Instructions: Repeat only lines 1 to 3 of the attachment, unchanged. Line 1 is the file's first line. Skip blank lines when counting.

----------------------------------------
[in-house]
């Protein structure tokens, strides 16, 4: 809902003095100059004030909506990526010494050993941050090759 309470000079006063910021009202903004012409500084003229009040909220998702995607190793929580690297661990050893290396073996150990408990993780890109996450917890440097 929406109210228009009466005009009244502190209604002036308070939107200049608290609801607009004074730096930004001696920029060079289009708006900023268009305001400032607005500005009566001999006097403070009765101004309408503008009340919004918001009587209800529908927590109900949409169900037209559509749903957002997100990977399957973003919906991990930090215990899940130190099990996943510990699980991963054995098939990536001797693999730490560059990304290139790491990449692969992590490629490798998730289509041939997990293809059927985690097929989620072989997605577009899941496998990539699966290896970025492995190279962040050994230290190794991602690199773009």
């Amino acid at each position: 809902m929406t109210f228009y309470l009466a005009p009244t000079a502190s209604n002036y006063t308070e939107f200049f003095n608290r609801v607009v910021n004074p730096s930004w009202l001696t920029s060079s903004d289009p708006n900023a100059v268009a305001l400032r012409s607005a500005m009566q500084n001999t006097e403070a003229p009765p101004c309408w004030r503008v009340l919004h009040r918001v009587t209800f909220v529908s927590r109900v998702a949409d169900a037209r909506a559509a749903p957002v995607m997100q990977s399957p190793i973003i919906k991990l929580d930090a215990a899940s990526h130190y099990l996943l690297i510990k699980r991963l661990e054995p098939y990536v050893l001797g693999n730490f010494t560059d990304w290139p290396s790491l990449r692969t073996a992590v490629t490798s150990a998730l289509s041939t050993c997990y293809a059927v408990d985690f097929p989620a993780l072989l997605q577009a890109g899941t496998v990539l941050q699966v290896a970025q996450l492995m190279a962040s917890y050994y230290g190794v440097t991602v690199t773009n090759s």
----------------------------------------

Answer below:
[in-house]
């Protein structure tokens, strides 16, 4: 809902003095100059004030909506990526010494050993941050090759 309470000079006063910021009202903004012409500084003229009040909220998702995607190793929580690297661990050893290396073996150990408990993780890109996450917890440097 929406109210228009009466005009009244502190209604002036308070939107200049608290609801607009004074730096930004001696920029060079289009708006900023268009305001400032607005500005009566001999006097403070009765101004309408503008009340919004918001009587209800529908927590109900949409169900037209559509749903957002997100990977399957973003919906991990930090215990899940130190099990996943510990699980991963054995098939990536001797693999730490560059990304290139790491990449692969992590490629490798998730289509041939997990293809059927985690097929989620072989997605577009899941496998990539699966290896970025492995190279962040050994230290190794991602690199773009």
């Amino acid at each position: 809902m929406t109210f228009y309470l009466a005009p009244t000079a502190s209604n002036y006063t308070e939107f200049f003095n608290r609801v607009v910021n004074p730096s930004w009202l001696t920029s060079s903004d289009p708006n900023a100059v268009a305001l400032r012409s607005a500005m009566q500084n001999t006097e403070a003229p009765p101004c309408w004030r503008v009340l919004h009040r918001v009587t209800f909220v529908s927590r109900v998702a949409d169900a037209r909506a559509a749903p957002v995607m997100q990977s399957p190793i973003i919906k991990l929580d930090a215990a899940s990526h130190y099990l996943l690297i510990k699980r991963l661990e054995p098939y990536v050893l001797g693999n730490f010494t560059d990304w290139p290396s790491l990449r692969t073996a992590v490629t490798s150990a998730l289509s041939t050993c997990y293809a059927v408990d985690f097929p989620a993780l072989l997605q577009a890109g899941t496998v990539l941050q699966v290896a970025q996450l492995m190279a962040s917890y050994y230290g190794v440097t991602v690199t773009n090759s």